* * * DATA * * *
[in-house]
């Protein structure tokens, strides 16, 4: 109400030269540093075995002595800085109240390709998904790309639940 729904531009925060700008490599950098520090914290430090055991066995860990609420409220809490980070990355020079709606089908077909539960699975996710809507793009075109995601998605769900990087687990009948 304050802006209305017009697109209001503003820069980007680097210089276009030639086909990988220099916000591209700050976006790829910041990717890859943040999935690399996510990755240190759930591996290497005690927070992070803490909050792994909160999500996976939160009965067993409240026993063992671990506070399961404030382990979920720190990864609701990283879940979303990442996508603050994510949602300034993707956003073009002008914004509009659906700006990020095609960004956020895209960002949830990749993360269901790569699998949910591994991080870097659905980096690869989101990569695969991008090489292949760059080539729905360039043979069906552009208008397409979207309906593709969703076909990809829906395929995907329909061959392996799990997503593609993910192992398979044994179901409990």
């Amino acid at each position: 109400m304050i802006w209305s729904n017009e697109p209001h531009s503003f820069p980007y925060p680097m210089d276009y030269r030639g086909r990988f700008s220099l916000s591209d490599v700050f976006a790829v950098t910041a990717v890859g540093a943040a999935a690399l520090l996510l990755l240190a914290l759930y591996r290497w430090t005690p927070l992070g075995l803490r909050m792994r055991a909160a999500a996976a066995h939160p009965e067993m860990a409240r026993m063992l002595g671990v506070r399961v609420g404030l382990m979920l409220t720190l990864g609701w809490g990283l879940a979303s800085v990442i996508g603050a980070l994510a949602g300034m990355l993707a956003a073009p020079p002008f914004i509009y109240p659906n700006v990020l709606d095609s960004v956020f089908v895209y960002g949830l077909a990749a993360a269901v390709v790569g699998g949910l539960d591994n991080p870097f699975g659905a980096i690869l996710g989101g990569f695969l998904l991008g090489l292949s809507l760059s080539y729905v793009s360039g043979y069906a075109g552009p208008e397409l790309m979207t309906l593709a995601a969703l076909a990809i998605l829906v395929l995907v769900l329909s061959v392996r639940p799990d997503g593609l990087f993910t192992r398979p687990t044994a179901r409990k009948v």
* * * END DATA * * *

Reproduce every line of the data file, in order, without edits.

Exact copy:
[in-house]
């Protein structure tokens, strides 16, 4: 109400030269540093075995002595800085109240390709998904790309639940 729904531009925060700008490599950098520090914290430090055991066995860990609420409220809490980070990355020079709606089908077909539960699975996710809507793009075109995601998605769900990087687990009948 304050802006209305017009697109209001503003820069980007680097210089276009030639086909990988220099916000591209700050976006790829910041990717890859943040999935690399996510990755240190759930591996290497005690927070992070803490909050792994909160999500996976939160009965067993409240026993063992671990506070399961404030382990979920720190990864609701990283879940979303990442996508603050994510949602300034993707956003073009002008914004509009659906700006990020095609960004956020895209960002949830990749993360269901790569699998949910591994991080870097659905980096690869989101990569695969991008090489292949760059080539729905360039043979069906552009208008397409979207309906593709969703076909990809829906395929995907329909061959392996799990997503593609993910192992398979044994179901409990």
């Amino acid at each position: 109400m304050i802006w209305s729904n017009e697109p209001h531009s503003f820069p980007y925060p680097m210089d276009y030269r030639g086909r990988f700008s220099l916000s591209d490599v700050f976006a790829v950098t910041a990717v890859g540093a943040a999935a690399l520090l996510l990755l240190a914290l759930y591996r290497w430090t005690p927070l992070g075995l803490r909050m792994r055991a909160a999500a996976a066995h939160p009965e067993m860990a409240r026993m063992l002595g671990v506070r399961v609420g404030l382990m979920l409220t720190l990864g609701w809490g990283l879940a979303s800085v990442i996508g603050a980070l994510a949602g300034m990355l993707a956003a073009p020079p002008f914004i509009y109240p659906n700006v990020l709606d095609s960004v956020f089908v895209y960002g949830l077909a990749a993360a269901v390709v790569g699998g949910l539960d591994n991080p870097f699975g659905a980096i690869l996710g989101g990569f695969l998904l991008g090489l292949s809507l760059s080539y729905v793009s360039g043979y069906a075109g552009p208008e397409l790309m979207t309906l593709a995601a969703l076909a990809i998605l829906v395929l995907v769900l329909s061959v392996r639940p799990d997503g593609l990087f993910t192992r398979p687990t044994a179901r409990k009948v």